Our priority, however, was to establish whether arthritis could be suppressed in the double-transgenic mice once the immune response had been established. We elected to use the oral route of administration, a route more easily translatable into human usage. Therefore, when double-transgenic mice were treated orally with A12 in a preventive protocol (Figure 6, panel B), we found that A12 significantly reduced the severity of arthritis in the double-Tg mice. The mice treated with OVA developed arthritis at an expected accelerated rate, whereas by the A12-treated mice had significantly less severe disease. Interestingly, the dose response exhibited a bell-shaped curve with the 50 μg dose having the greatest effect on arthritis with protection afforded for the duration of the treatment. Mice treated with ether 10 μg or 100 μg had less suppression (Figure 6, panel B). In another set of experiments, mice were treated with the A12 peptide using a treatment protocol. Mice were fed daily doses of either PBS or 50 μg if A12, beginning the day of the onset of arthritis (Figure 6, panel C). Again, oral treatment with A12 significantly attenuated the severity of arthritis.

Cytokine analysis

The GALT is constituted of a wide variety of cells, which are often grouped in complex structures, such as Peyer’s patches, mesenteric lymph nodes or isolated lymphoid follicles, or spread throughout the lamina propria. As orally ingested substances invariably reach the intestines, are absorbed by the organism and sampled by the immune system, pooled cells from Peyer’s patches and mesenteric lymph-node cells were recovered directly ex vivo, and tested for cytokine production following oral treatment with A12. When GALT cells were recovered from mice given A12 orally in the prevention protocol and cultured with mA2 the supernatants revealed an enhanced production of the suppressive cytokines IL-10 and IL-4 (Table 2). In contrast, IFN-γ and IL-17 production was significantly reduced compared to mice that were treated with PBS (Table 2). Collectively, the in vivo and in vitro experiments confirm that the suppression of arthritis by A12-specific T cells involves active secretion of suppressive cytokines resulting in downregulation of the inflammatory cytokines IL17 and IFN-γ.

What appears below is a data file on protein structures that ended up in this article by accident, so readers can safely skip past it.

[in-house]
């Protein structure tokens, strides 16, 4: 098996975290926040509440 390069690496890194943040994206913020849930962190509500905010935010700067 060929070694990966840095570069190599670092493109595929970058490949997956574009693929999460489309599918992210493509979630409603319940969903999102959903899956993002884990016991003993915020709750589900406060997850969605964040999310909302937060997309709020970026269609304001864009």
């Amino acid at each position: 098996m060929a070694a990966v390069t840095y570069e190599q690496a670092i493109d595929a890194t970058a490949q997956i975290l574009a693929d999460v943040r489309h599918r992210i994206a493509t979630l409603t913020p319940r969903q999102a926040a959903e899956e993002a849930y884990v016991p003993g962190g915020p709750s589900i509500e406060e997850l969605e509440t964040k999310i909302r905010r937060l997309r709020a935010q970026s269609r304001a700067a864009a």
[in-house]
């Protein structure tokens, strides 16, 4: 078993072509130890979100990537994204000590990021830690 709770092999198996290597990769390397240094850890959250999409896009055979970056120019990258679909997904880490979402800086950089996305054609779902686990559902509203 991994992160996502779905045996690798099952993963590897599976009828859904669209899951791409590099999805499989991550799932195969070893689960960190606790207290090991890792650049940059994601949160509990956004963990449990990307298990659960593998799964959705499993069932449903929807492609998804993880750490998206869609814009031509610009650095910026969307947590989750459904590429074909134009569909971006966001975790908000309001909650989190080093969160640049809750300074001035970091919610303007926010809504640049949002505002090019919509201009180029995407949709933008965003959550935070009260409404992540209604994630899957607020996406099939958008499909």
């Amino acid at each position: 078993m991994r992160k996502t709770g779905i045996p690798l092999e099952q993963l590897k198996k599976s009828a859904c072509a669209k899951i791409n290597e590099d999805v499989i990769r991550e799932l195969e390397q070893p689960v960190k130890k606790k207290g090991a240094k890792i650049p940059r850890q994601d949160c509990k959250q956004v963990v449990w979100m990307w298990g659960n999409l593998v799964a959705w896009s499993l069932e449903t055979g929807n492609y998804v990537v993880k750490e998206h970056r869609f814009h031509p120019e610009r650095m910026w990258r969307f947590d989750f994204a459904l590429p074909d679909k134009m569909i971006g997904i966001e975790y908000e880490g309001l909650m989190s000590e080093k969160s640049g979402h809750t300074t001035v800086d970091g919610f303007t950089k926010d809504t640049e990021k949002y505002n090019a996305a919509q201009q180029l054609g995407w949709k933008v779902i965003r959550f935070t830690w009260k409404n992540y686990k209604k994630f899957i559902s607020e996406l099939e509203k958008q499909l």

Table 2. Cytokine responses from mice treated with oral A12

Discussion

One of the key roles of the immune system is to protect the organism against infectious diseases and cancer, while avoiding autoimmune damage. Although T cell responses are expected to be tightly regulated to prevent T cell hyperactivation, which may lead to autoimmune pathology, our data clearly demonstrate that autoreactive T cells can be activated and induced to secrete inflammatory cytokines, causing significant tissue damage, and playing a major role in increasing the severity of autoimmune arthritis. Although others have previously observed that T cells play a critical role in autoimmunity in other animal models, that is, proteoglycan (PG)-induced arthritis (PGIA) and K/BxN spontaneous arthritis [10] as well as collagen-induced arthritis (CIA) [11], the ability to make double-transgenic mice that have a large number of T cells restricted by the common RA-susceptible major histocompatibility complex (MHC) molecule, DRB*0101 (DR1), allows greater ease and clarity in investigating the mechanisms by which T cells become dysregulated during the initiation of arthritis or how their behavior is altered when exposed to new therapies.